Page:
It can be said that the inception of metal crafting by humans in a substantial sense is directly related to the melting of copper. The first metal used by humans; who have treated, purified, alloyed metals to use them in various areas, is copper. The oldest method of crafting metal; that is, forging, has advanced, and the use of copper alloys such as bronze has become important to an extent to give name to historical periods. The Iron Age has followed these periods during which human race met metal crafting, and metal crafting has arrived at our age by getting developed, through the use of steel tools.
The Middle Eastern Region is pointed out as the lands where metals have been treated, and the oldest alloys have been formed. Having rich mine ore deposits, the Anatolia is one of the places where humans met metal treating and improved their techniques.
The withdrawal of copper pots that have been used for centuries from daily use due to industrial production and the introduction of materials such as plastic and aluminium into our lives have resulted in the decline of coppersmithing, which is a profession carried out in Anatolia traditionally.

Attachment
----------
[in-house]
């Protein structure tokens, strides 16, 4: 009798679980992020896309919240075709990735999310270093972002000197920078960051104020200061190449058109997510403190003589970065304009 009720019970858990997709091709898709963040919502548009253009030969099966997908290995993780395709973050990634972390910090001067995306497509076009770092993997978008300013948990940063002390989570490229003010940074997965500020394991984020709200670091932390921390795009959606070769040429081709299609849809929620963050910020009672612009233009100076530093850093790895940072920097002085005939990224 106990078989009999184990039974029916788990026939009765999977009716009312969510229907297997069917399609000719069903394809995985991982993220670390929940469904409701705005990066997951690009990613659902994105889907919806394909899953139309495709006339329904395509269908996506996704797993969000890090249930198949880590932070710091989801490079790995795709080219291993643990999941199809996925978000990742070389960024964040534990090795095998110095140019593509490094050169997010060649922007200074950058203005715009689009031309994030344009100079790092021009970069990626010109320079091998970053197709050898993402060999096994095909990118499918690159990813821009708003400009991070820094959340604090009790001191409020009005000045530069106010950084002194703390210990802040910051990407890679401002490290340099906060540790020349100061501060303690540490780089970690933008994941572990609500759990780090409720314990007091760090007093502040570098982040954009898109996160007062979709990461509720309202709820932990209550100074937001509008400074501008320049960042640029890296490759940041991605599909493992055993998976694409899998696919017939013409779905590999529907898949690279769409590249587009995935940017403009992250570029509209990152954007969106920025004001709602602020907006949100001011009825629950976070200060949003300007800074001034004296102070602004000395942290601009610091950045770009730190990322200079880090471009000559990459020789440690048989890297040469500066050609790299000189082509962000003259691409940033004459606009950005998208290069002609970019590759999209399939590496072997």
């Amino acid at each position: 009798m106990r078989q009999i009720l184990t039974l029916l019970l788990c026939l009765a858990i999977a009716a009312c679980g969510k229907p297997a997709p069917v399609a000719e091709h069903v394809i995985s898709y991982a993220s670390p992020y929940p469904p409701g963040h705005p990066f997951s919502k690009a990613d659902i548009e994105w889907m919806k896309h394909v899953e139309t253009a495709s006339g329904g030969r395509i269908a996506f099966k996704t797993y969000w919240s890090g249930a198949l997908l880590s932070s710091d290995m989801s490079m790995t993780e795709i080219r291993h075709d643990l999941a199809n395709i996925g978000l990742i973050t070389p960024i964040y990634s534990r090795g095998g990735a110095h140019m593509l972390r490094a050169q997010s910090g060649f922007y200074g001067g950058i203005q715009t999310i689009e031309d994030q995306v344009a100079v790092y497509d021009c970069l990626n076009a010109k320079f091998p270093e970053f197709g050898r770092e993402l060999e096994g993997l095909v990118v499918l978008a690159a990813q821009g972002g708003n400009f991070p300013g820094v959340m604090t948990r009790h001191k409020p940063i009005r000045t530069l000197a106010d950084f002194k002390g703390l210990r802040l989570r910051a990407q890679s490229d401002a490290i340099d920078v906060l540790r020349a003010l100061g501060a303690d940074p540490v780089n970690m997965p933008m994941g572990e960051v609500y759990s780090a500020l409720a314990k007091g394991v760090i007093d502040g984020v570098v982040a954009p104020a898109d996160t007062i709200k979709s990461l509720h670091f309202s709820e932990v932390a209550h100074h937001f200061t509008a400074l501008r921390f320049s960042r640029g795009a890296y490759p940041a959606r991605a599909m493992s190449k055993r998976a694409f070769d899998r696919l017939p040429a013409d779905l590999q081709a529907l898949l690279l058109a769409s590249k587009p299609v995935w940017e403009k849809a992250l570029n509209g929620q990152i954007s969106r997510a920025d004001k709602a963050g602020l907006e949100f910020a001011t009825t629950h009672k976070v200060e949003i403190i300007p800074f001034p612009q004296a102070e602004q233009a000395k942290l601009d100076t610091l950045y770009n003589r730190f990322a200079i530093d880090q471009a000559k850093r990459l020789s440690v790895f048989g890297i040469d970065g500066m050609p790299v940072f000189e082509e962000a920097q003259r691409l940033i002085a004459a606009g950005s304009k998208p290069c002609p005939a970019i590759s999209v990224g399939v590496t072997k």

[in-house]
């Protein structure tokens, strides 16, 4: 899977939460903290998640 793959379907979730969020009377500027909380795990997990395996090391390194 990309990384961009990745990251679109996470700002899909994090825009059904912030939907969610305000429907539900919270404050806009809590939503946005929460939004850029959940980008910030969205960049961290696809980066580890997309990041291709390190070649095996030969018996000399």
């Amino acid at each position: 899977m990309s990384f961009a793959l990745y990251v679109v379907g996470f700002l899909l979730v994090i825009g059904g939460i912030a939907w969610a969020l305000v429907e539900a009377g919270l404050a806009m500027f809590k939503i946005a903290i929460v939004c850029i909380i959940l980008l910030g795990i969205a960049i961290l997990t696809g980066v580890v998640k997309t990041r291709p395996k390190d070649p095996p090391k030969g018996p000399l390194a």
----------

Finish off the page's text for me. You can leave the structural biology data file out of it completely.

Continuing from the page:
However, the fact that copper pots and souvenirs have acquired a touristic and aesthetic value in following years caused these to attain value and the profession of coppersmithing to come to life. Coppersmithing, which is being carried out for centuries in Kula District of Manisa, and which is a traditional occupation that has not become extinct although declined, is being performed as a profession that is being kept alive by being passed down from father to son. Novel hopes are emerging for further rejuvenation of the profession with the increasing export potential of copperware, and the expansion of their area of use.